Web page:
With the United States quickly approaching its Friday sequester deadline, the federal government is bracing for cuts. Much of the $85 billion in spending cuts will hit domestic programs and services—everything from wildlife reserves to childcare services. But the reverberations will also be felt in Latin America and the rest of the world.
Tourists and immigrants will likely feel the most immediate effects. Smaller consulate and customs budgets will mean longer lines and turn-around times for visas, as well as lengthier security screening waits at the airport. Some immigrants already in the United States have already been affected, as over the past few weeks hundreds of non violent illegal immigrants were released from jails (although they remain under close prison supervision) as officials looked for ways to save soon-to-be scarcer resources.
Foreign governments will also feel the sequester pinch, as security assistance flows take a hit. Needing to cut some $500 million in worldwide security aid to meet the new budget terms, Secretary of State John Kerry has specifically mentioned that funds destined for disrupting drug networks in Mexico, Central America, and the Caribbean will be some of the most severely hit.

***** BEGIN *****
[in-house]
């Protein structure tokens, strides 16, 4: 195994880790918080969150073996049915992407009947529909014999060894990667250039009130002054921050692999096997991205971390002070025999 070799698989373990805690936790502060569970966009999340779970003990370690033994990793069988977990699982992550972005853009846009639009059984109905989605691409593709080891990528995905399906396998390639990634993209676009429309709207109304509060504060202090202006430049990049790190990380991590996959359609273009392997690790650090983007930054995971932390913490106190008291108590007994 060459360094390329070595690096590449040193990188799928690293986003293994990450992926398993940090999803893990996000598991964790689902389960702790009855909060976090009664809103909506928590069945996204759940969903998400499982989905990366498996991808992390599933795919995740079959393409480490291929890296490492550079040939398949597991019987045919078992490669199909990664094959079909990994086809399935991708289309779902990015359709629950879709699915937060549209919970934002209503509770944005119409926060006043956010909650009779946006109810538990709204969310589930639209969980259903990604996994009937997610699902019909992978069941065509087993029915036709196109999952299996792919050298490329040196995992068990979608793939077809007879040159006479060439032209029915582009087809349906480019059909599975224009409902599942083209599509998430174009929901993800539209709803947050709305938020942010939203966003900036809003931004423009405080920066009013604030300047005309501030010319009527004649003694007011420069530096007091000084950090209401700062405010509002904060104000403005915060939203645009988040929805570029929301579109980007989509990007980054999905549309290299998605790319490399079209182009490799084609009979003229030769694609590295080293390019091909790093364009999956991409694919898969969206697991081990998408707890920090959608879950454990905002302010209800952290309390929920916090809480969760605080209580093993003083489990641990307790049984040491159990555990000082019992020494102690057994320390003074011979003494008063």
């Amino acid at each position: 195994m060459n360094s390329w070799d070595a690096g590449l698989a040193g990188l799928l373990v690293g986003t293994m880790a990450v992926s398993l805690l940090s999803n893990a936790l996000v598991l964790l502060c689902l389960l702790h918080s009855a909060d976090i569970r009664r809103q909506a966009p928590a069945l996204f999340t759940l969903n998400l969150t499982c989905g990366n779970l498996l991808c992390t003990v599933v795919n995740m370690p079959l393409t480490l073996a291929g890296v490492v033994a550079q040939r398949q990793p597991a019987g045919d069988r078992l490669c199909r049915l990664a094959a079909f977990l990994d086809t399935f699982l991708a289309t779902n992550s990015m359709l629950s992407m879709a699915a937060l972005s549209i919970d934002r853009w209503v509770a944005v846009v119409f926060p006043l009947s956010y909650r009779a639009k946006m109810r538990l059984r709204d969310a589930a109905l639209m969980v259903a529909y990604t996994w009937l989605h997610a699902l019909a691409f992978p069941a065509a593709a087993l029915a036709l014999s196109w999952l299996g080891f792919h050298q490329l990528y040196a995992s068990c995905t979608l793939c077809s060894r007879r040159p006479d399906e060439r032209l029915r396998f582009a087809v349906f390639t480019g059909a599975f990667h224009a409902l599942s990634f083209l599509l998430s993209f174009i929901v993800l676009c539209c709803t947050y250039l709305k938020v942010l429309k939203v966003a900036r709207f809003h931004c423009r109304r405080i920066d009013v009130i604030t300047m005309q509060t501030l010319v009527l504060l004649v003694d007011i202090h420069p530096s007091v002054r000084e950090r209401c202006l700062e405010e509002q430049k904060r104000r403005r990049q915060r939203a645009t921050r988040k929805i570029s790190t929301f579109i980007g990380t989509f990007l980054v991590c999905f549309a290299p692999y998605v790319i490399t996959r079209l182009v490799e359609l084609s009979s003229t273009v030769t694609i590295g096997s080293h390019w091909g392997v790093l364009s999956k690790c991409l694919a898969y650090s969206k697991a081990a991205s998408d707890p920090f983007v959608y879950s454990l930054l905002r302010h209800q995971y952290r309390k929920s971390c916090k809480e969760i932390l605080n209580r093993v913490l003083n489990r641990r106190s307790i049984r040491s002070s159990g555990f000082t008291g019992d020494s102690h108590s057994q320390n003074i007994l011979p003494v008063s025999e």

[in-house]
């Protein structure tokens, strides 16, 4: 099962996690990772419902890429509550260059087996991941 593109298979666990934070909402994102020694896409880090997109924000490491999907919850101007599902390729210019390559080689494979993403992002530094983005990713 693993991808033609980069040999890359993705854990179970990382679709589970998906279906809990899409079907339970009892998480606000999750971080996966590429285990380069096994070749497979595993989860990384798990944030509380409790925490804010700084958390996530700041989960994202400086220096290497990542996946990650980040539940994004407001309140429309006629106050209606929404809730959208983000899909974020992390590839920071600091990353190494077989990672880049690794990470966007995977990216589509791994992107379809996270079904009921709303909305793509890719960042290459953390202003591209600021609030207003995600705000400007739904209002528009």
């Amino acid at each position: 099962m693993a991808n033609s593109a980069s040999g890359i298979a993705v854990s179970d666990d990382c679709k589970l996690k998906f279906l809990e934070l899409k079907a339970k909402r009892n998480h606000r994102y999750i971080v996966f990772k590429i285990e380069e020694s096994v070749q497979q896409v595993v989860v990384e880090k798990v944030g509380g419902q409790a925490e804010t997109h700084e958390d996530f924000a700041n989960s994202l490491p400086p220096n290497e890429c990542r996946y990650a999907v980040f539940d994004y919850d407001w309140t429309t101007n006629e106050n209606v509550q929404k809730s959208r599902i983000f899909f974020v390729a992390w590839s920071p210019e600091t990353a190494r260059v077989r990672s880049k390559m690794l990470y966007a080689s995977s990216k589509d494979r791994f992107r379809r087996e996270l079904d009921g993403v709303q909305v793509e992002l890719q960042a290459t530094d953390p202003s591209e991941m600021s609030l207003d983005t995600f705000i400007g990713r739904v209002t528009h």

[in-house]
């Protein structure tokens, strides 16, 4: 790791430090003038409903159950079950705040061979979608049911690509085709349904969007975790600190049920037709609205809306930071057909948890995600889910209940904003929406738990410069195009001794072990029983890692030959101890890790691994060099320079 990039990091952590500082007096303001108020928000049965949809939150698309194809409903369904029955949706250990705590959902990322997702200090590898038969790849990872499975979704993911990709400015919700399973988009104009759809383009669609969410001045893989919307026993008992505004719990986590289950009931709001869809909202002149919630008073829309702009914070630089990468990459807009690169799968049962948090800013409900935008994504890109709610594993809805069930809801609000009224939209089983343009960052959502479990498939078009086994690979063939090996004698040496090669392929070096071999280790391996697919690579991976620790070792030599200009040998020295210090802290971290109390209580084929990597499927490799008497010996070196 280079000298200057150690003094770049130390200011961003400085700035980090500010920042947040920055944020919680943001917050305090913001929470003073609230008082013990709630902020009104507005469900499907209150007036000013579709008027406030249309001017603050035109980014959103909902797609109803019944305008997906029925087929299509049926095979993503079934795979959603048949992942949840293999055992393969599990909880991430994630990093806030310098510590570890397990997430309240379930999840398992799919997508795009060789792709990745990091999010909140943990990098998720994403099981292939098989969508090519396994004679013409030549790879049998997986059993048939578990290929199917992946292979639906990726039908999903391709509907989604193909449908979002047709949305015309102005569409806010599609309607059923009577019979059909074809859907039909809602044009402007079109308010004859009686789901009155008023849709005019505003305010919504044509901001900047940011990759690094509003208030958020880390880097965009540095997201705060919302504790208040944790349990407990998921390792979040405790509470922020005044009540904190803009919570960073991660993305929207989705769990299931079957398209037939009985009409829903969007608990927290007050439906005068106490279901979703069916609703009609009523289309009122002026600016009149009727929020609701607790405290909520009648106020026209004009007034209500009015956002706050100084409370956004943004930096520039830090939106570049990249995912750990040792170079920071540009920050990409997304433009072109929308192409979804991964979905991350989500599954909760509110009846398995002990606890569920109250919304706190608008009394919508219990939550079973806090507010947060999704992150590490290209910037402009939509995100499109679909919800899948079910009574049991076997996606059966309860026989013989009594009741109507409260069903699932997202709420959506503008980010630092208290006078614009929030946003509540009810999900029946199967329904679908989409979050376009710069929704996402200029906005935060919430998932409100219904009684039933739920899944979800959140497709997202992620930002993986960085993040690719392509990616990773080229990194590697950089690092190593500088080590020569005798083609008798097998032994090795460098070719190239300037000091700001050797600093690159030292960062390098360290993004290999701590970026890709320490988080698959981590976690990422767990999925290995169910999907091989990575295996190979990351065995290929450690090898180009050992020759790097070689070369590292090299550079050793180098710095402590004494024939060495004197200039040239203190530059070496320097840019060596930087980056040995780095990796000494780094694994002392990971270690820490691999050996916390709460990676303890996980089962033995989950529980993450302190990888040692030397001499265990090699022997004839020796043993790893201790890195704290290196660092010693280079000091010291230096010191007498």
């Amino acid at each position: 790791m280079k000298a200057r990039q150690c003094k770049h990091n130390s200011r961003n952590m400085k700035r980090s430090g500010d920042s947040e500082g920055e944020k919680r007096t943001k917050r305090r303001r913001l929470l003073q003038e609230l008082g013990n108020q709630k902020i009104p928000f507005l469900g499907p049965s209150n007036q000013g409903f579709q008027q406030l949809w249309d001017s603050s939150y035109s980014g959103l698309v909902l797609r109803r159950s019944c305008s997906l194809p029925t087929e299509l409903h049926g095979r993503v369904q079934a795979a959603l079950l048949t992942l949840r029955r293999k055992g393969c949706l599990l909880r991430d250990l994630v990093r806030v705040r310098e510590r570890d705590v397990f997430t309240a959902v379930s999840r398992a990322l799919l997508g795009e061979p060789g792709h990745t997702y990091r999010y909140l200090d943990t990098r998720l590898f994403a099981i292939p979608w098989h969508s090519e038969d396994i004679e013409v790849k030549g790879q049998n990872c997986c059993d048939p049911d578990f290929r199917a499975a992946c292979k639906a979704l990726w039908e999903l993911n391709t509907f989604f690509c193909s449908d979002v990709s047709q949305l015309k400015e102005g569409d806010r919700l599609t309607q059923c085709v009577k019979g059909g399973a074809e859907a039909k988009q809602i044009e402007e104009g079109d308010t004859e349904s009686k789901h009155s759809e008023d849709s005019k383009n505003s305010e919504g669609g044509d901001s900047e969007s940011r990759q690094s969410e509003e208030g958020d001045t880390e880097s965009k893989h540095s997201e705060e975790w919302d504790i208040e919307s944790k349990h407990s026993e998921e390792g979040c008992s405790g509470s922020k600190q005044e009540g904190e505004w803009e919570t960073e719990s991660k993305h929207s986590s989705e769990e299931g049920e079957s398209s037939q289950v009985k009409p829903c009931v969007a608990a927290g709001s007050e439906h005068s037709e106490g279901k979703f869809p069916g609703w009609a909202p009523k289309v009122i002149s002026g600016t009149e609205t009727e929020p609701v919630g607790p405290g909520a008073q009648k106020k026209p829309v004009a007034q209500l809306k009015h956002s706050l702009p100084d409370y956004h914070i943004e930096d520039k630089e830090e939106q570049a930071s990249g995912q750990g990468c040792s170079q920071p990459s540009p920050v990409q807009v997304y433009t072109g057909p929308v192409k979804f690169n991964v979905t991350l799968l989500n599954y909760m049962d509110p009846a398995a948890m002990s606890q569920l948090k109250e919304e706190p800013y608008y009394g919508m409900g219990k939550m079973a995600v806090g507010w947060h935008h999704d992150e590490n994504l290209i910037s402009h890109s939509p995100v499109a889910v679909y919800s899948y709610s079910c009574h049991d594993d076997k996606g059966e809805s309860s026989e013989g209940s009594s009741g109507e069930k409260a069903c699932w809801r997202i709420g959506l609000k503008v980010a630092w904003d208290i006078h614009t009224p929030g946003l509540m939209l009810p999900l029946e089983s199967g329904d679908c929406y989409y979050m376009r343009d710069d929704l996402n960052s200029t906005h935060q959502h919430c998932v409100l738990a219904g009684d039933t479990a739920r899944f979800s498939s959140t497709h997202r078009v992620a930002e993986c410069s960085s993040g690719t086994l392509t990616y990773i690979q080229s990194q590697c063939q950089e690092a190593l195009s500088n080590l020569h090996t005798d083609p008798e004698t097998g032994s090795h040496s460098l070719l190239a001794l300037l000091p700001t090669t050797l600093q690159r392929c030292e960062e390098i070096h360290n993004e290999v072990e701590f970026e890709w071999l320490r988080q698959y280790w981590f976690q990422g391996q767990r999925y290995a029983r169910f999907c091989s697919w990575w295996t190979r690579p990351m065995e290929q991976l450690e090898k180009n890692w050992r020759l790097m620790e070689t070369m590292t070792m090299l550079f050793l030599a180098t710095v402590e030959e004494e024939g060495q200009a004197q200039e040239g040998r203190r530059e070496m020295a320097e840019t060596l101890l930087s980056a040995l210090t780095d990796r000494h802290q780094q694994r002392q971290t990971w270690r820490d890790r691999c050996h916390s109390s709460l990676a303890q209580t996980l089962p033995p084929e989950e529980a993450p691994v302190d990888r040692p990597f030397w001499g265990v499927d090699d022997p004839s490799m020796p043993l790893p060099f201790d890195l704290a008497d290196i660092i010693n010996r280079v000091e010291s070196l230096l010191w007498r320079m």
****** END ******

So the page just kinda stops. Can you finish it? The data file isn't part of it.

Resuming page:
On a more macro level, Latin America’s economies may be adversely affected. Economists predict that half a point of growth will be shaved off the U.S. economy due to the cuts. Particularly for those countries most closely tied to the United States—Mexico especially, but also most other countries in Central America and the Caribbean—declining American demand could have big consequences. A January 2013 World Bank report estimates that Latin America’s total GDP growth could be reduced by 1.2 percent as a result of the United States’ fiscal uncertainty.
The full effects of sequestration will become apparent in the weeks after the cuts go into effect, but one thing is for sure—they won’t only be the United States’ problem.